January 2007 iPhone introduction (Steve Jobs, multitouch patented slide)

Bad news for smartphone and tablet makers. It seems that the coating used to make devices like the iPhone touch sensitive is beginning to run scarce, and could completely disappear from the planet within the next decade or so.

The transparent material is called indium tin oxide, and it’s used to sense when a finger makes contact with a smartphone’s display. And apparently the situation is so bad that industry experts are rushing to find an alternative…

GigaOM reports:

“To keep costs down, electronics manufacturers will need to look to alternative materials. At the Semicon West conference Wednesday in San Francisco, industry experts reported on potential alternatives such as carbon nanotubes and silver nanowires that could someday become the dominant touchscreen coating.

During his presentation, Nanotech Biomachines CEO and CTO Will Martinez presented the audience with a transparent sheet covered in graphene — an emerging material made of a one-atom-thick layer of carbon atoms. He bent it back and forth to demonstrate its flexibility.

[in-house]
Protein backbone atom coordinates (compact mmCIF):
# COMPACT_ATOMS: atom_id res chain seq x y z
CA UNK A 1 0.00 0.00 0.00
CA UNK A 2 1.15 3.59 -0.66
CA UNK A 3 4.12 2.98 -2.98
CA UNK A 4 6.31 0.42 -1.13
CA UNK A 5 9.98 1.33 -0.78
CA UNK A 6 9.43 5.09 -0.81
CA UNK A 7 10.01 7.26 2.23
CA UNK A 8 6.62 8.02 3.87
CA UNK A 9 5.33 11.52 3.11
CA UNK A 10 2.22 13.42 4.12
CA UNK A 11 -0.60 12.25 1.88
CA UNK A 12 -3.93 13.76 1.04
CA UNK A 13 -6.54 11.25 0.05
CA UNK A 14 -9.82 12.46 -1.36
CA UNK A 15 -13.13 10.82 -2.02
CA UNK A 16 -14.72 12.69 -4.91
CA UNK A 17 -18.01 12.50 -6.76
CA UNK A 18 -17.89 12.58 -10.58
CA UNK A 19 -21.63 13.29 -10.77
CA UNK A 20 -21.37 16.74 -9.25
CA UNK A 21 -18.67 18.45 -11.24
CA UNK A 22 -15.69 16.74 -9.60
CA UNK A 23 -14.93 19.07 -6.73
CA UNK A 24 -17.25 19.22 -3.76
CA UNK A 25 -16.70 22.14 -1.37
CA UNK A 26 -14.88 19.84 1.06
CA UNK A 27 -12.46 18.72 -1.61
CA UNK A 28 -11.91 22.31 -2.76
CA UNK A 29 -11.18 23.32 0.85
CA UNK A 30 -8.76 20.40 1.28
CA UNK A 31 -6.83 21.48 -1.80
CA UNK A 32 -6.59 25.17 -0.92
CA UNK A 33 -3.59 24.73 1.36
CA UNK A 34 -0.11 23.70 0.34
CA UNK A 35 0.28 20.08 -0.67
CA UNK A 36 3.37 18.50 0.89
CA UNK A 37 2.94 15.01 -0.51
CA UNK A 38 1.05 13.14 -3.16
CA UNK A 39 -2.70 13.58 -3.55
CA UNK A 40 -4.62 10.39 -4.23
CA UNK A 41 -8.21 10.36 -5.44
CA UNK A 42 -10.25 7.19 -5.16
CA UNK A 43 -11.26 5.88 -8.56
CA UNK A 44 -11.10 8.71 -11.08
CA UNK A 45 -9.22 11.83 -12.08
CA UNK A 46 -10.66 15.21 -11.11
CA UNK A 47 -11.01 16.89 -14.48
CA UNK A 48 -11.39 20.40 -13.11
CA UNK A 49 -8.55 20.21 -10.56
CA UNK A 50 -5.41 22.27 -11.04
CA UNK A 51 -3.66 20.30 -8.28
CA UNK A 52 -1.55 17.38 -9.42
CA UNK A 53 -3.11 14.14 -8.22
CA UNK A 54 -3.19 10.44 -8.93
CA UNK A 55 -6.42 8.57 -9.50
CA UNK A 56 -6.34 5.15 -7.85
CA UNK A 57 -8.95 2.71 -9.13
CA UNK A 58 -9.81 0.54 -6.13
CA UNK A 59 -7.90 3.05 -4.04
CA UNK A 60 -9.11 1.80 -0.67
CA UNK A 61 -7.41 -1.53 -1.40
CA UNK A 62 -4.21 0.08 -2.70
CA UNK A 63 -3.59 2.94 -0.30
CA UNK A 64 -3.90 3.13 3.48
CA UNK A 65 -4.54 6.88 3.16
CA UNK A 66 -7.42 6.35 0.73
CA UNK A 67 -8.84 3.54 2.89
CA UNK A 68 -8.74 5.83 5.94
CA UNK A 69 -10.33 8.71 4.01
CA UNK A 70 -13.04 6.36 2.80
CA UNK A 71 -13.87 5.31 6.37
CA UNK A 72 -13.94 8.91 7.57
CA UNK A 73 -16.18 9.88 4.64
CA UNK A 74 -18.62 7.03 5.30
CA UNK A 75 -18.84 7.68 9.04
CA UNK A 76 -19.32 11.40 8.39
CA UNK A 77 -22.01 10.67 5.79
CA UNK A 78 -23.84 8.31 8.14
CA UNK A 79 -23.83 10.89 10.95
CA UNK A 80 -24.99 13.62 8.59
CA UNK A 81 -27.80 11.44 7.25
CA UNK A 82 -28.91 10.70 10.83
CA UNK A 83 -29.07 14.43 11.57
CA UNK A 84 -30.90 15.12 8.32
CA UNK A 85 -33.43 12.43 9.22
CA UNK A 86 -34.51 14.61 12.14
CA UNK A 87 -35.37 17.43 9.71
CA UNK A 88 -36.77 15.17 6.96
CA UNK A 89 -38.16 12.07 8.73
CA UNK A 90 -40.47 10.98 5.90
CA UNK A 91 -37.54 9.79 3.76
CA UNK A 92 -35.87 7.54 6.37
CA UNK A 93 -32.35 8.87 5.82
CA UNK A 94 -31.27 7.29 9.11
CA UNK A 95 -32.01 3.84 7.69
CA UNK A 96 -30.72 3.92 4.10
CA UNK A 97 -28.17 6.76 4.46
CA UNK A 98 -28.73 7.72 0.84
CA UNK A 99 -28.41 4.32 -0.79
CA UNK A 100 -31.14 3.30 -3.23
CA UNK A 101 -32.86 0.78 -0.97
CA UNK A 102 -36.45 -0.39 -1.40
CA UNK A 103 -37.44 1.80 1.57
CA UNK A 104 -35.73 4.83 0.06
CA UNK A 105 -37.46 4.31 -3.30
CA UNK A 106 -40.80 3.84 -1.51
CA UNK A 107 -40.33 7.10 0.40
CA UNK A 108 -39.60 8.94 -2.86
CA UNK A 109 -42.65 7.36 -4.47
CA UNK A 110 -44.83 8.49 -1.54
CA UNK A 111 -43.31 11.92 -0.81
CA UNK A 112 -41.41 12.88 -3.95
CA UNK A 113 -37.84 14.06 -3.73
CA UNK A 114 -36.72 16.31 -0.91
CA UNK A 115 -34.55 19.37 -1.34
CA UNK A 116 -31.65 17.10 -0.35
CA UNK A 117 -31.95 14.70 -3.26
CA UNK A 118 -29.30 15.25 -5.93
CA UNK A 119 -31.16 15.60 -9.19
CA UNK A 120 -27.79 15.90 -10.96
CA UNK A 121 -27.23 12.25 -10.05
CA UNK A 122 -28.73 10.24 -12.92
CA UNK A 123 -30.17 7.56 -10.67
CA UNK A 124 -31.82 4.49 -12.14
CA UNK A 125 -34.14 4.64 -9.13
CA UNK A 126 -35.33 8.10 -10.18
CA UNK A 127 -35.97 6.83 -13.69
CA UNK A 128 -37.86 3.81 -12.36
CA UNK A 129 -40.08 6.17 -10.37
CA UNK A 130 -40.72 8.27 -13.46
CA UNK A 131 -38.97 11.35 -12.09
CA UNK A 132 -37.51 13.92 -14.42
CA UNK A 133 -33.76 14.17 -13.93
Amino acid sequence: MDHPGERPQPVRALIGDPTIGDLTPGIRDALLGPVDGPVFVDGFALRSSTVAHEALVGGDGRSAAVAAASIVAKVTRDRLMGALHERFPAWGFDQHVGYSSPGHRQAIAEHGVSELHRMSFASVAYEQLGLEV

“Try this with ITO and ITO would be filled with cracks,” he said.”

Admittedly, nanowires are very impressive—they’re 10,000 times skinnier than a human hair—but they’re also very expensive to process. The tech is already being used in laptops and e-readers though, so mass manufacturing is possible.

The good news about the ITO shortage is that it’s fostering innovation like these nanowires. And because of these advancements, manufacturers will be able to produce devices with curved and bendable displays sooner than they expected.

In fact, some are already planning to incorporate ITO alternatives into their devices. Foxconn is said to be considering using carbon nanotubes in non-Apple devices as early as this year, and Samsung is reportedly working on its own prototypes.